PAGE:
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IFRS 17: Current challenges and creating value beyond compliance

Insurers have spent significant resources implementing IFRS 17. However, to truly realize value, more work needs to be done.

Insurance Accounting Change

The year 2023 has been pivotal for those insurers adopting IFRS 17 and IFRS 9. While many insurers have focused their efforts on meeting regulatory and financial reporting deadlines to date, they are now beginning to focus on how they create value beyond compliance.

Insurers have spent significant time, effort, and financial resources on implementing IFRS 17 in areas such as accounting policy, actuarial methodologies, modeling, data, systems, or solution development. However, to truly realize value, more work is required. The key will be to take “no-regrets” steps that incorporate greater automation and adaptability.

Diving into the challenges

Faced with a daunting task, IFRS 17 implementers are grappling with several challenges, which have led to the following:

  • Resource-intensive processes and longer close cycles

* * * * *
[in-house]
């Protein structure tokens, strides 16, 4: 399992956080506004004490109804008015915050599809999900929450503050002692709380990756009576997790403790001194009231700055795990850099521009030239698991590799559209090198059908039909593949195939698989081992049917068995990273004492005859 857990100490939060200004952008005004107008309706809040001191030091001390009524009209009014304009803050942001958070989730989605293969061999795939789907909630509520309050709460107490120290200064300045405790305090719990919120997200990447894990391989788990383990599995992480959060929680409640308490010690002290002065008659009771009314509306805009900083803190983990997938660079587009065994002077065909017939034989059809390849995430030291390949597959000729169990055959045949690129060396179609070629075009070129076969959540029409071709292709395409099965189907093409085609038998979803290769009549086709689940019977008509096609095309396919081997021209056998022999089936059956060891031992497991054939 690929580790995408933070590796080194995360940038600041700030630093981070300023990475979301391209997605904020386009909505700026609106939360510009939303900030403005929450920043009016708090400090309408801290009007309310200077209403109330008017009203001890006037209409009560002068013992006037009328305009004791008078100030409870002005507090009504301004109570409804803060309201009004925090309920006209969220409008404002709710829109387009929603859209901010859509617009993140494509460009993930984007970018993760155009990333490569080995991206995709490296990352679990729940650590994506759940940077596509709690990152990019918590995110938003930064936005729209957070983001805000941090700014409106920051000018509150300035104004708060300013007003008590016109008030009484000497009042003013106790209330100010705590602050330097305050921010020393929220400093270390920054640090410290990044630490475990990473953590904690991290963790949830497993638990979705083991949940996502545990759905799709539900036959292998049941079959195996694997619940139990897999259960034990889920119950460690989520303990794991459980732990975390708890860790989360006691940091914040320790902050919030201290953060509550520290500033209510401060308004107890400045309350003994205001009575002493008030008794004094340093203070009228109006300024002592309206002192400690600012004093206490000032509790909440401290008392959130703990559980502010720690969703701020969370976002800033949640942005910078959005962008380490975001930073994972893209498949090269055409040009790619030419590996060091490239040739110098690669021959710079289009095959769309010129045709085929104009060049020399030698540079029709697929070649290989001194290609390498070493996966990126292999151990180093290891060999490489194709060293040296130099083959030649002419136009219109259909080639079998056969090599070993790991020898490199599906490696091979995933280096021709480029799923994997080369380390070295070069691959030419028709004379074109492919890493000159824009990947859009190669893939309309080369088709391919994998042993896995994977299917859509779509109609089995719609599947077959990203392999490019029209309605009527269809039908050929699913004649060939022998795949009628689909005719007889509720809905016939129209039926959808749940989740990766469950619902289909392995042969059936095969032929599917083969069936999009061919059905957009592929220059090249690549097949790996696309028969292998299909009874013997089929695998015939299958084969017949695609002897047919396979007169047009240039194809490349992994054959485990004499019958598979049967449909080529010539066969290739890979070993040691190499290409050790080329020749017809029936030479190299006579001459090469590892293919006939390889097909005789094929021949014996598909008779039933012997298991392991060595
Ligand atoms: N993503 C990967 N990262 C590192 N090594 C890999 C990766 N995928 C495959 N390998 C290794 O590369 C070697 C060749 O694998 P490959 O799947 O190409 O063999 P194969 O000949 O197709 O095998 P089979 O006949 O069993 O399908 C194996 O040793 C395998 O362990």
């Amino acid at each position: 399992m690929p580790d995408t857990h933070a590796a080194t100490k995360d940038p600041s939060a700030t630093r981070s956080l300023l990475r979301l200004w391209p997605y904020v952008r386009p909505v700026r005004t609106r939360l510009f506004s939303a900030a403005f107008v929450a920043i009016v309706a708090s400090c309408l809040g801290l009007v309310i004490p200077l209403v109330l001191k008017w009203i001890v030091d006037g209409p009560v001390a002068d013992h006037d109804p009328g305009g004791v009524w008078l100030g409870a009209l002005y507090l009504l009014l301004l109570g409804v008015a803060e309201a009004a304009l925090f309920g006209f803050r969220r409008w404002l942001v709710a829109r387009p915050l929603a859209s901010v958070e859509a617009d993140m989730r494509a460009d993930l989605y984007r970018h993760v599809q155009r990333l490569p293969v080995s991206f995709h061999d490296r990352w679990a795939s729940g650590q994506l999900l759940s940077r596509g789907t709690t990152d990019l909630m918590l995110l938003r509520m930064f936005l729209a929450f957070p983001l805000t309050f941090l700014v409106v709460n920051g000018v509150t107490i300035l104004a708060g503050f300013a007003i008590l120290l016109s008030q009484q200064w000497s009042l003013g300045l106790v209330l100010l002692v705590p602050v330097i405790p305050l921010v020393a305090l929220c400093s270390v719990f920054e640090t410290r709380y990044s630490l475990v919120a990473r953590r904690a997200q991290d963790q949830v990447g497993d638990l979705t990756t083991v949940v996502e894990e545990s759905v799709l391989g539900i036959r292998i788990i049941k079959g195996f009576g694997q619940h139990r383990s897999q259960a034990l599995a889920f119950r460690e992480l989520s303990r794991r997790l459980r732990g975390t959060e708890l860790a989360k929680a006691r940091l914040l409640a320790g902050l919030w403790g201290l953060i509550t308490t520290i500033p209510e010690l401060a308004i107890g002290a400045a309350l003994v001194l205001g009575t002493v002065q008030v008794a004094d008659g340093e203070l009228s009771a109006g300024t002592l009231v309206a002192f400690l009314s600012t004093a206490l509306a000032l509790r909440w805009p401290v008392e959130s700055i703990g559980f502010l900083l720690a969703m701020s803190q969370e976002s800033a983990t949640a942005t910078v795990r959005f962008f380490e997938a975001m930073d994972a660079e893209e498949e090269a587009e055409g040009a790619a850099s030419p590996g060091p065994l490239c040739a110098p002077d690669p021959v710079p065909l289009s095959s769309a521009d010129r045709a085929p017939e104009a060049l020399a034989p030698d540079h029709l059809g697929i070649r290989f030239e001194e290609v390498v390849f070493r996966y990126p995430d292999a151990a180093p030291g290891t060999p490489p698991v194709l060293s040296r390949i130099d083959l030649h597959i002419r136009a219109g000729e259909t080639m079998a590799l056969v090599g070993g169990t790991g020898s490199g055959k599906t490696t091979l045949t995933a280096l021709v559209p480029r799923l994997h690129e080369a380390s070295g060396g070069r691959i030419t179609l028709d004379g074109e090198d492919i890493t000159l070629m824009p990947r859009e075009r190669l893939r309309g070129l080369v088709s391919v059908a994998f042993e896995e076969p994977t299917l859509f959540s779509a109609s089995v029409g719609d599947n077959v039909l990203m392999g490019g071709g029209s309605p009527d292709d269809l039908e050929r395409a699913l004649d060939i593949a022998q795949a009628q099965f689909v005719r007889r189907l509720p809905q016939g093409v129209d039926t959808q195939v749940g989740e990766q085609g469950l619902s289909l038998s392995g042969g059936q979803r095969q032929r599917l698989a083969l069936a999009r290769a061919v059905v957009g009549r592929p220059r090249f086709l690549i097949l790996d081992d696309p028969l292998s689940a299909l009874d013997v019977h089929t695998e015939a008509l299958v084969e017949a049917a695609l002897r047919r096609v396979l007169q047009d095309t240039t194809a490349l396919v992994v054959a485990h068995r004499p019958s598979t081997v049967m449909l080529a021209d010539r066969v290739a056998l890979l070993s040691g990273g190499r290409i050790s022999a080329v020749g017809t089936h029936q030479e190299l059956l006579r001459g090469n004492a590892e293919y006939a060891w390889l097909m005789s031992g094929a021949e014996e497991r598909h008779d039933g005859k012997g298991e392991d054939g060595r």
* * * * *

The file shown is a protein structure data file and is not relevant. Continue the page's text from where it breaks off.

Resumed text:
• Significant manual workarounds
  • Data preparation and cleansing
  • Large volumes of spreadsheets
  • Significant process and control gaps
  • High resource turnover
  • Errors and potential restatements
  • Regulatory risk, including non-compliance with filing deadlines

Some of the key drivers include:


Data and technology

A fundamental shift in underlying technology and the sourcing of more granular data is necessary for reporting under IFRS 17.

Identifying, sourcing, integrating, cleansing, and storing high-quality data is yet to be adequately addressed by many insurers. Insurers are also realizing that the technology they selected may require more substantial configuration and tailoring efforts than expected.


Processes, controls, and governance

The complexity of IFRS 17 means that a complete overhaul of the financial reporting process for insurance accounting is necessary.

Many insurers have already gone live with significant process and control issues, which have been compounded by prioritization, time and capacity challenges. This has led to an increase in errors, which are often being corrected via manual workarounds, and the risk of potential misstatements.


Policies and methodologies

IFRS 17 also necessitates a significant overhaul of accounting policies and actuarial methodologies.

In many cases, spurious results have required insurers to iterate policies and revise results multiple times. In other cases, some insurers are attempting to plug any remaining significant policy gaps with unsustainable workarounds.

There also remain several emerging technical issues that some insurers will need to resolve such as matters around PAA eligibility and reinsurance contracts held.



The level of engagement of local regulators has varied.